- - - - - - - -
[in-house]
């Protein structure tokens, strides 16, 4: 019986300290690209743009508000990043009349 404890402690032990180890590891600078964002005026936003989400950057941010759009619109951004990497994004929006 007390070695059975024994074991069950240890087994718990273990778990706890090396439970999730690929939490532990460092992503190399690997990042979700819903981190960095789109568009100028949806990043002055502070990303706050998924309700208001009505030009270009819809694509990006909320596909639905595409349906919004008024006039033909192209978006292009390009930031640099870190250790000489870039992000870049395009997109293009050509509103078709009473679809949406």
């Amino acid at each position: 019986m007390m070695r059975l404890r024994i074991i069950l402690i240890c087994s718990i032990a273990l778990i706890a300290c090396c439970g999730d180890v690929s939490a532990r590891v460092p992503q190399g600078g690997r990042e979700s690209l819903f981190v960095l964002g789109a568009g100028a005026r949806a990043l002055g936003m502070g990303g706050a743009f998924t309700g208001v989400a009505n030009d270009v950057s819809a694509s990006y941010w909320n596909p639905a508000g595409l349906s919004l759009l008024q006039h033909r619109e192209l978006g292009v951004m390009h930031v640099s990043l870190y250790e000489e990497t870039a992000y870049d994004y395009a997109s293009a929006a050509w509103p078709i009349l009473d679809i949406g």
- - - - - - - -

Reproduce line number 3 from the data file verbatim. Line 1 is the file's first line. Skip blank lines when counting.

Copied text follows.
């Amino acid at each position: 019986m007390m070695r059975l404890r024994i074991i069950l402690i240890c087994s718990i032990a273990l778990i706890a300290c090396c439970g999730d180890v690929s939490a532990r590891v460092p992503q190399g600078g690997r990042e979700s690209l819903f981190v960095l964002g789109a568009g100028a005026r949806a990043l002055g936003m502070g990303g706050a743009f998924t309700g208001v989400a009505n030009d270009v950057s819809a694509s990006y941010w909320n596909p639905a508000g595409l349906s919004l759009l008024q006039h033909r619109e192209l978006g292009v951004m390009h930031v640099s990043l870190y250790e000489e990497t870039a992000y870049d994004y395009a997109s293009a929006a050509w509103p078709i009349l009473d679809i949406g």